His Friends Call Him Bud: About the Buddha’s Story

by | Oct 21, 2023 | Buddhism for All

Once upon a time, there was an immensely powerful being born with colossal god-like superpowers who destroyed all suffering for all time, and he lived happily ever after. That was not the story of the Buddha.

The Buddha was born a human being.  It is remarkable that the Buddha was able to achieve the monumental task of gaining freedom from all suffering using only the body and mind of a mere mortal human. Even more remarkable is you and I can also do the same! All we have to do is to walk the path discovered by the Buddha.  This is the story of how the Buddha did it, and it hints at how you and I can do it too.

This story I am about to tell is the traditional account, the one that is taught in Buddhist textbooks.[1]  See, in the earliest canonical Buddhist texts, the Buddha seldom talked about himself, except as an instructional aid.  That is why those texts offer few biographical details regarding the Buddha.  Most of the details were filled in by later commentaries.  Like all biographies that are more than 2000 years old, facts have a tendency to get mixed in with legend.  Modern scholarship has cast new light on some details in the story, for example, it now appears likely that the Buddha’s father was a chieftain, rather than a king.  These new scholarly findings are a good thing, but it does leave us the question of what to do with the story.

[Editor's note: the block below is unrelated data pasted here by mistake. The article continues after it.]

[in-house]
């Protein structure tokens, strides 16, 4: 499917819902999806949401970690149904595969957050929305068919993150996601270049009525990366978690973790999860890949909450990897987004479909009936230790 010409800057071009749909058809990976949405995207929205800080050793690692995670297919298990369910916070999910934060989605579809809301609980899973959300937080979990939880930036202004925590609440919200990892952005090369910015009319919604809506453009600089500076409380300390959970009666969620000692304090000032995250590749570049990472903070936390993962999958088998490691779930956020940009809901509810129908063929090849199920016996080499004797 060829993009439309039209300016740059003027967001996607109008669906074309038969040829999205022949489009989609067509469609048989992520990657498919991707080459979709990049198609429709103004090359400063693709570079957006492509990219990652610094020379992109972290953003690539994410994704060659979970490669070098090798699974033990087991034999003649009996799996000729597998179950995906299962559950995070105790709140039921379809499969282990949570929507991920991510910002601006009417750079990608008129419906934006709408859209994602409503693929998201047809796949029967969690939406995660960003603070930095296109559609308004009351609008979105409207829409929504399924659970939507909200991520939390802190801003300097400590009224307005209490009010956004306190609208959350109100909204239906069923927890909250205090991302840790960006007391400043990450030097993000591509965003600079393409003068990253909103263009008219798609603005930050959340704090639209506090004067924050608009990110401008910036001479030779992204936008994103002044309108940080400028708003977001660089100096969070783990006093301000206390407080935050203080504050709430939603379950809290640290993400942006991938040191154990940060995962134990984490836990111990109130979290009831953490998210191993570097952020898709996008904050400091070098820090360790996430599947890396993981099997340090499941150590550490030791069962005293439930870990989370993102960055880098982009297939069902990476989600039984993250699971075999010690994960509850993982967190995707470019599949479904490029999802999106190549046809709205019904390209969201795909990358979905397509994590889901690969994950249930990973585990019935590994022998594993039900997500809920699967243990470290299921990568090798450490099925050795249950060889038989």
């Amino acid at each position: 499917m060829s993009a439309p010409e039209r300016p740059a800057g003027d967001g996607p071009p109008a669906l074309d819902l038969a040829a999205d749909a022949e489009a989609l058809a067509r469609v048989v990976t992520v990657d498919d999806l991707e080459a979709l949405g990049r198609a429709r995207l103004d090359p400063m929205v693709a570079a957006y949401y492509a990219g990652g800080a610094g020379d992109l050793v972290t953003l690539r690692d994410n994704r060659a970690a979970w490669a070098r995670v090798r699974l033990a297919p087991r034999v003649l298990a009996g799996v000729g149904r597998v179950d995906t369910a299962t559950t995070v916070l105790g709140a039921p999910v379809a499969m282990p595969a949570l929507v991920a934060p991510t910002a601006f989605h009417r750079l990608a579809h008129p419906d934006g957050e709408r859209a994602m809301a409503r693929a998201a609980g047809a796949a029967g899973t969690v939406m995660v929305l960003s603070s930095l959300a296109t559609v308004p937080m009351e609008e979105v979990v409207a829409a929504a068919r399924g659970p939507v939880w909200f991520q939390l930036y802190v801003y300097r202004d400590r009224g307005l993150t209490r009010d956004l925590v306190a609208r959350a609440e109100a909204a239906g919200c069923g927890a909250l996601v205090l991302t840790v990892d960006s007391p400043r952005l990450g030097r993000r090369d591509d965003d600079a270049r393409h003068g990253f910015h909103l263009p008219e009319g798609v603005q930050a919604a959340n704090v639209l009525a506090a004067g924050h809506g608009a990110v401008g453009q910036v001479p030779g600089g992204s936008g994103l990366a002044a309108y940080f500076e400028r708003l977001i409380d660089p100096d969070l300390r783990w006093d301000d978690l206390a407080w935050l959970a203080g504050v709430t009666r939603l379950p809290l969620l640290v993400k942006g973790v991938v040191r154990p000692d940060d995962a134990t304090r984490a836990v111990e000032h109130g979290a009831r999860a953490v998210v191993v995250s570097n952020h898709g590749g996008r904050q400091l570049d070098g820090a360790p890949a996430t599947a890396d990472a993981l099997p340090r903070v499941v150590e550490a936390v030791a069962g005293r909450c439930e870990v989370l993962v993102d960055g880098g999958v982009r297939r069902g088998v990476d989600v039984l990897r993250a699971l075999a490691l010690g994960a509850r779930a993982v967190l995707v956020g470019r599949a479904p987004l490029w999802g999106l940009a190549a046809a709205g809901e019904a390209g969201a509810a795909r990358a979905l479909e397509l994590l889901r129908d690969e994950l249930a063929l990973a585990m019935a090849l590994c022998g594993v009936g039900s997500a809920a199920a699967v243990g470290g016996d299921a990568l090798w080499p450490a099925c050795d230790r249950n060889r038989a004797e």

The good news is that none of the new findings changes the core power of the story.  For example, the power of the early part comes from seeing a privileged, pampered, young aristocrat inspired to renounce his worldly wealth in search of the highest wisdom.  That is powerful whether his father was king or chieftain.  The even better news is that the most important part of the story, namely the Buddha’s actual path to enlightenment, was clearly documented in the earliest canonical texts.  Yay! 

All things considered, Soryu and I decided to tell the traditional version, and as usual, where supported by the earliest canonical texts, we made sure to include references so that you can check the source for yourself.

The story of the Buddha, coming up next: The Buddha Formerly Known as Prince.


Activities

References

[1] The authoritative traditional source of the biography of the Buddha is the commentary known as the Nidānakathā, composed in the fifth century CE based on earlier sources. We base our telling on it, along with a modern authoritative source: Nārada Mahāthera’s The Buddha and His Teachings, Fourth Edition (Kuala Lumpur, Malaysia: Buddhist Missionary Society, 1988).

Artwork by Colin Goh.

Chade-Meng Tan

Meng is an award-winning engineer, international bestselling author, movie producer and philanthropist. His work has been nominated eight times for the Nobel Peace Prize. (Read Meng's story)

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